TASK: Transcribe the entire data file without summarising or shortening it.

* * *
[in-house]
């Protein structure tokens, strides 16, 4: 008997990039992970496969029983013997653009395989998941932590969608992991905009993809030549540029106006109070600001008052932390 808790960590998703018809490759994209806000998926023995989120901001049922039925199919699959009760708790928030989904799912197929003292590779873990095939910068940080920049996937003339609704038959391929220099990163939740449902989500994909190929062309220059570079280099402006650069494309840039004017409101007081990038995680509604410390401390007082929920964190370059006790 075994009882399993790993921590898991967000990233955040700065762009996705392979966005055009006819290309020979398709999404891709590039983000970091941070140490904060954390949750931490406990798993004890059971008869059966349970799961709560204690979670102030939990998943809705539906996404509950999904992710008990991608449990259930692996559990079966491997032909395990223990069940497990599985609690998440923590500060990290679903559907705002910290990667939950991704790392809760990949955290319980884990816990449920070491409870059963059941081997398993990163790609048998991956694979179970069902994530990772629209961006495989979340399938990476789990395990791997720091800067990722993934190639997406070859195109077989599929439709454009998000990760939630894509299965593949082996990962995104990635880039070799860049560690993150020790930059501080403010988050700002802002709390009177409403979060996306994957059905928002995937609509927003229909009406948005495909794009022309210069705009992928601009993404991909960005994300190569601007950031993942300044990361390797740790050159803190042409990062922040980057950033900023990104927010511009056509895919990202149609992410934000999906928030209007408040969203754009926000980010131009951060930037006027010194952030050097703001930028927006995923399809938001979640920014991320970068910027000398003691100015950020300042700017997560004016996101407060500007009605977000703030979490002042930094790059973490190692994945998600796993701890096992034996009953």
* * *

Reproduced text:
[in-house]
């Protein structure tokens, strides 16, 4: 008997990039992970496969029983013997653009395989998941932590969608992991905009993809030549540029106006109070600001008052932390 808790960590998703018809490759994209806000998926023995989120901001049922039925199919699959009760708790928030989904799912197929003292590779873990095939910068940080920049996937003339609704038959391929220099990163939740449902989500994909190929062309220059570079280099402006650069494309840039004017409101007081990038995680509604410390401390007082929920964190370059006790 075994009882399993790993921590898991967000990233955040700065762009996705392979966005055009006819290309020979398709999404891709590039983000970091941070140490904060954390949750931490406990798993004890059971008869059966349970799961709560204690979670102030939990998943809705539906996404509950999904992710008990991608449990259930692996559990079966491997032909395990223990069940497990599985609690998440923590500060990290679903559907705002910290990667939950991704790392809760990949955290319980884990816990449920070491409870059963059941081997398993990163790609048998991956694979179970069902994530990772629209961006495989979340399938990476789990395990791997720091800067990722993934190639997406070859195109077989599929439709454009998000990760939630894509299965593949082996990962995104990635880039070799860049560690993150020790930059501080403010988050700002802002709390009177409403979060996306994957059905928002995937609509927003229909009406948005495909794009022309210069705009992928601009993404991909960005994300190569601007950031993942300044990361390797740790050159803190042409990062922040980057950033900023990104927010511009056509895919990202149609992410934000999906928030209007408040969203754009926000980010131009951060930037006027010194952030050097703001930028927006995923399809938001979640920014991320970068910027000398003691100015950020300042700017997560004016996101407060500007009605977000703030979490002042930094790059973490190692994945998600796993701890096992034996009953």